The 42-year journey that Dalton Trumbo’s novel Johnny Got His Gun took to become a motion picture provides an illuminating look at the shifting landscape of American politics. In 1933, Dalton Trumbo first stumbled upon the idea for his novel while reading an article about a wounded British major in World War I whose injuries proved so horrific that the army told his family he was missing in action rather than allow them to view the injured soldier. The story and the image of the man’s tormented body stuck with Trumbo, morphing in his imagination to become the novel’s hero, Joe Bonham, an American soldier in WWI who awakens to the terrifying realization that his war injuries (the loss of his legs and arms, as well as his senses) had trapped him fully conscious in the prison of his own body. The novel moves back and forth in time, as well as between memory and fantasy, to consider what brought him to this state. After 14 months of hard work, often writing on weekends while working on film projects, Trumbo finished Johnny Got His Gun in 1938. But despite praise from friends and colleagues, the book was continually rejected for publication, eventually being serialized by the Marxist periodical the Daily Worker. Finding its horror too real to make it readable, let alone publishable, an Atlantic Monthly editor nevertheless wrote, “as a passionate anti-war statement it seems to me one of the best jobs I have ever seen.” The American Booksellers Association voted it the most original book of 1939. Indeed for a brief moment the book became a Hollywood cause célèbre. Carole Lombard and Clark Gable bought up dozens of copies to send to US politicians before the studio talked them out of it. Even Hedda Hopper, who later became Trumbo’s nemesis, lauded the novel as “a book everyone should read––at least everyone who wants to keep America out of war.” In 1940, the novel was adapted for the NBC radio series “Arch Oboler's Plays" with James Cagney voicing the character of Jon Bonham. But the profound pacifist message of the book kept it out of circulation during World War II, and Trumbo’s blacklisted status buried it through the 1950s. By 1959, the political climate had changed enough for publishers to reconsider it. The Realist editor Paul Krassner exclaimed, “there is a whole new generation––a whole new audience––for Johnny Got His Gun. It is more than an anti-war document; it is a treatise for the times if only in terms of putting basic values into perspective in an era when traditional beliefs are becoming more and more unacceptable.” In the 60s, when the book’s anti-war message spoke to a generation facing the prospect of being shipped to Vietnam, Trumbo received several inquiries about adapting it into a film. But the only one he took seriously was from the celebrated Spanish filmmaker Luis Buñuel, for whom he wrote a screenplay. When that project fell apart, Trumbo decided to take on the job of directing the film using his own screenplay. Casting Timothy Bottoms as Bonham, Trumbo created a nearly experimental work that moved between black-and-white and color with cameos from Jason Robards and Donald Sutherland. Johnny Got His Gun won several awards at the 1971 Cannes Film Festival, including Grand Prize of the Jury, even though it never really found an audience when it was released theatrically. The film also nearly bankrupted Trumbo who found himself once again in need of taking whatever work he could find to pay off his debts.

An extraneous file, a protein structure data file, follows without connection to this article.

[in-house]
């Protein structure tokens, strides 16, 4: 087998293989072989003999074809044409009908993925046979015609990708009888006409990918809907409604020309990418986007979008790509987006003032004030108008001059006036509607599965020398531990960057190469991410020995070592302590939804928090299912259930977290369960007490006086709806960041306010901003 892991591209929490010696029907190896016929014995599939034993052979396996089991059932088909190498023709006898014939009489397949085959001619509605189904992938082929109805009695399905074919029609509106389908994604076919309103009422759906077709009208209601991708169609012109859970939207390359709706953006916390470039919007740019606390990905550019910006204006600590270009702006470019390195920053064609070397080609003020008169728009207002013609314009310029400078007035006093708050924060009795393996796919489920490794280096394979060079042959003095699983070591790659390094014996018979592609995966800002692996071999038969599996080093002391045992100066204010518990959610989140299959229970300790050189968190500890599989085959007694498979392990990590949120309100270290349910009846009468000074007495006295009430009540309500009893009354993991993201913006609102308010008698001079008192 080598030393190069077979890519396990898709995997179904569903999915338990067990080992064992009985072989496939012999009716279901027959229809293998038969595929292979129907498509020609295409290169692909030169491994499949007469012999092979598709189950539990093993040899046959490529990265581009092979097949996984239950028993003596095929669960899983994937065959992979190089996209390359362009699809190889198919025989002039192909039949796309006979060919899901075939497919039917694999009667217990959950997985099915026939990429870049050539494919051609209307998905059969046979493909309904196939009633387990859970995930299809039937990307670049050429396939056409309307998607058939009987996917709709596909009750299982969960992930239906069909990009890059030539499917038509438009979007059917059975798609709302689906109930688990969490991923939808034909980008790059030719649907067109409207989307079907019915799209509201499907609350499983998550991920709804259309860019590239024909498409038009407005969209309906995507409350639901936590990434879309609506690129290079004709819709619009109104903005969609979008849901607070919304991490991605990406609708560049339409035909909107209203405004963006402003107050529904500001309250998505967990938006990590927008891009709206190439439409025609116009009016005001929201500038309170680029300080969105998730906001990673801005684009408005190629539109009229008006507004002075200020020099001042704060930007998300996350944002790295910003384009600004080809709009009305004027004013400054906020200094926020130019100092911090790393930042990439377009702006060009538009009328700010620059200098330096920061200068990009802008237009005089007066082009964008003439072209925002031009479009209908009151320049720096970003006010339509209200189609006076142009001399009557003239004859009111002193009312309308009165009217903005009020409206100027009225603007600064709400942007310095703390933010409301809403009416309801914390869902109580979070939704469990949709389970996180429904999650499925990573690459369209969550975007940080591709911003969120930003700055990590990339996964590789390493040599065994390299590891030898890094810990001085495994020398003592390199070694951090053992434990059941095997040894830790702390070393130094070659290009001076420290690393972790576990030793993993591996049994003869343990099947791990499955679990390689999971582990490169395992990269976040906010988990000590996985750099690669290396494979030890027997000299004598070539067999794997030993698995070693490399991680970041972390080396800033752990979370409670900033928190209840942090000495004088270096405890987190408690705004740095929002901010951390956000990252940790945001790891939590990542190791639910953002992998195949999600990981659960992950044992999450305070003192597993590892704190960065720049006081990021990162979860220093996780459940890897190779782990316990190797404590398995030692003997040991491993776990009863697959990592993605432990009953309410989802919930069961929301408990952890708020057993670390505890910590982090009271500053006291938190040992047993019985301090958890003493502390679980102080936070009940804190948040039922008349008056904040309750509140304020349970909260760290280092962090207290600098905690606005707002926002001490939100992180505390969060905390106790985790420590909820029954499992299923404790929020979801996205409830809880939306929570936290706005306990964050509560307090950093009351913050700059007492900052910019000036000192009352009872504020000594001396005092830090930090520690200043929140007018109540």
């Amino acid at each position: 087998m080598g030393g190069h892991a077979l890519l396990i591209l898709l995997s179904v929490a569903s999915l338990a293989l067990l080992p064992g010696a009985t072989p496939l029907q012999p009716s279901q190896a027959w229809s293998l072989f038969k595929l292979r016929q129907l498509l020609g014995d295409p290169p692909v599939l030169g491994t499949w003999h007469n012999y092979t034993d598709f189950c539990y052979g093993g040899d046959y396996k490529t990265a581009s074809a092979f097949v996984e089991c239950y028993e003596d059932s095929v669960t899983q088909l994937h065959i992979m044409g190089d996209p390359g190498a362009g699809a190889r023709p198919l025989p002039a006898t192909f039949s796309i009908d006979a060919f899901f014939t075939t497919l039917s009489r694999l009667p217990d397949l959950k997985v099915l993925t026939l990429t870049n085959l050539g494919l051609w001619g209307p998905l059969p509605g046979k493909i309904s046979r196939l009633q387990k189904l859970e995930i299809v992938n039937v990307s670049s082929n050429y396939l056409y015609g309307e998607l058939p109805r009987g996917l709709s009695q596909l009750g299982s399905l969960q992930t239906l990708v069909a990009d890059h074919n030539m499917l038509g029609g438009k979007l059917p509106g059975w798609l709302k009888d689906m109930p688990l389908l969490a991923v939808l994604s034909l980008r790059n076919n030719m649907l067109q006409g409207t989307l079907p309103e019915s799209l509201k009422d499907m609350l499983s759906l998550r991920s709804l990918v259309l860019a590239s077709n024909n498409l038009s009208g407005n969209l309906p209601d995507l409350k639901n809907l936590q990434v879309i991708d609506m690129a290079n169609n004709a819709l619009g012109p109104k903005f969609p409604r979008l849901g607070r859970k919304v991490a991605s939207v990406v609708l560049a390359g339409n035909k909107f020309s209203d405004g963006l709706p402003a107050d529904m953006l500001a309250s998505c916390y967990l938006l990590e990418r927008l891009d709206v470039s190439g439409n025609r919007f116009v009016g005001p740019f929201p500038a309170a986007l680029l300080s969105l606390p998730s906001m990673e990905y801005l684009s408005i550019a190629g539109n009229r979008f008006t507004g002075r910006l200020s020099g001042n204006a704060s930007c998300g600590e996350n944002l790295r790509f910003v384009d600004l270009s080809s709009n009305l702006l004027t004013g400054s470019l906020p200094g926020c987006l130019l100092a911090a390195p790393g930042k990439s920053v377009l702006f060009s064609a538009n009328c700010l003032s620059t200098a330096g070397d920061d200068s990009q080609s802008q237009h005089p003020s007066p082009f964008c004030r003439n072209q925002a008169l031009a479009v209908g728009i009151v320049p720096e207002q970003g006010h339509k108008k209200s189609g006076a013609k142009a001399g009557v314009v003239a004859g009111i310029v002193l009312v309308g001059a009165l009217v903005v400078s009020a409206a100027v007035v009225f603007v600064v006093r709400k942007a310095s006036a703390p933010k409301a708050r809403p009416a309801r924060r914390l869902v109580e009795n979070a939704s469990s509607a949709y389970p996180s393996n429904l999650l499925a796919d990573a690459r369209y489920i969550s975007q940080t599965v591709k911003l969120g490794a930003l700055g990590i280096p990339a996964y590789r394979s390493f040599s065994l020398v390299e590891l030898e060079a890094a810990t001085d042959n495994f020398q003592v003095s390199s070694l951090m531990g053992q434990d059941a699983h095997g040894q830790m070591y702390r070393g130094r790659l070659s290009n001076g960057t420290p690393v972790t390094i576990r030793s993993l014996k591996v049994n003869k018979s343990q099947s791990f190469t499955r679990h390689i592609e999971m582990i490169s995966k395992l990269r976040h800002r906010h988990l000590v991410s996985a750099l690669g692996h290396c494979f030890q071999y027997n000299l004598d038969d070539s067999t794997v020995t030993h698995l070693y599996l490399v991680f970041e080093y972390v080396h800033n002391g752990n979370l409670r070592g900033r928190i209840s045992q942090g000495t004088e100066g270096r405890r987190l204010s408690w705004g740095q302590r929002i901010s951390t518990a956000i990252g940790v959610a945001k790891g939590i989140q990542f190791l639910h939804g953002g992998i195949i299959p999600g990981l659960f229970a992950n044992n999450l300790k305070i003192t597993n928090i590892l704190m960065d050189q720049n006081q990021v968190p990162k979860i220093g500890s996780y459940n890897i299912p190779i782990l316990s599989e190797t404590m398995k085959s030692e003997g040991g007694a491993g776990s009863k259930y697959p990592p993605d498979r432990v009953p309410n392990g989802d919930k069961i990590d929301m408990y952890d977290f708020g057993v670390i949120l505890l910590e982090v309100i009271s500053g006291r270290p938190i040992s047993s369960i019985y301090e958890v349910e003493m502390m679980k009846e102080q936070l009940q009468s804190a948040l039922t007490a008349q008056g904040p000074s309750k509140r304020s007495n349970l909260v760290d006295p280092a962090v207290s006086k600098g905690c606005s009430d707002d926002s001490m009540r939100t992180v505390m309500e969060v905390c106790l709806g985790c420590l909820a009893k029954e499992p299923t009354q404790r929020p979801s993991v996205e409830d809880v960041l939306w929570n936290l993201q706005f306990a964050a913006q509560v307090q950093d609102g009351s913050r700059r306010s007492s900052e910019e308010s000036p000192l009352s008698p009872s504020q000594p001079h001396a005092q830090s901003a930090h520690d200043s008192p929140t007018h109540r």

In October 1972, Dalton Trumbo received a very familiar phone call––a film that was scheduled to shoot immediately needed an emergency rewrite. The film wasPapillon, based on Henri Charrière’s real-life autobiography of being imprisoned on, and then escaping from, Devil’s Island, the prison camp in French Guiana. Published in 1970, Charrière’s harrowing tale of struggle and survival became an international bestseller. Wanting to capitalize on its popularity, producers Ted Richmond and Robert Dorfmann quickly optioned Lorenzo Semple, Jr.’s screenplay of the adventure. But as they pieced together the financing, budgetary concerns altered the nature of the story. Although the producers had locked in Steve McQueen as the star of the big-budget project, Allied Artists, the company financing the film, insisted on a co-star to balance the risk. The producers were lucky enough to get Dustin Hoffman to sign on, but unfortunately the original script didn’t include a role big enough for a co-star of Hoffman’s stature––and shooting was to begin in months. Enter Dalton Trumbo. To expand the part of Hoffman’s character, Dega, a convicted forger who has a minor part in Charrière’s memoir, Trumbo worked personally with the actor, discussing the story and reminiscing about his own life as a blacklisted writer. Their discussions not only provided Trumbo with enough material to rewrite the screenplay, but gave Hoffman a model on which to base his character––Trumbo himself. For Hoffman, “Trumbo’s sophistication overlays a dynamic strength and integrity which I felt was applicable to Dega.” But Trumbo was also willing to have fun with the character. When a prisoner tells Hoffman’s character, “I know you, you're Dega. You're a very intelligent man,” the prisoner responds, “Thank you. I seem to be known in all the wrong places.” Within a few weeks, Trumbo was able to tap out 60 pages before the film started shooting in Spain. The producers not only brought Trumbo along to Spain and Jamaica to continue rewriting scenes on set, but cast him as the prison’s commandant. During the production, which was plagued with everything from heavy rain to bad ganja in Jamaica, Trumbo’s worst news came in the form of a personal phone call from his doctor’s office in Beverly Hills. Tests he’d taken before production started revealed that the screenwriter had lung cancer. Forced to get an operation immediately, Trumbo worked out a deal with the Writers Guild of America to let his son Christopher finish the production for him. While the operation was successful, Papillon would be Trumbo’s last film before he died in 1976 of a heart attack.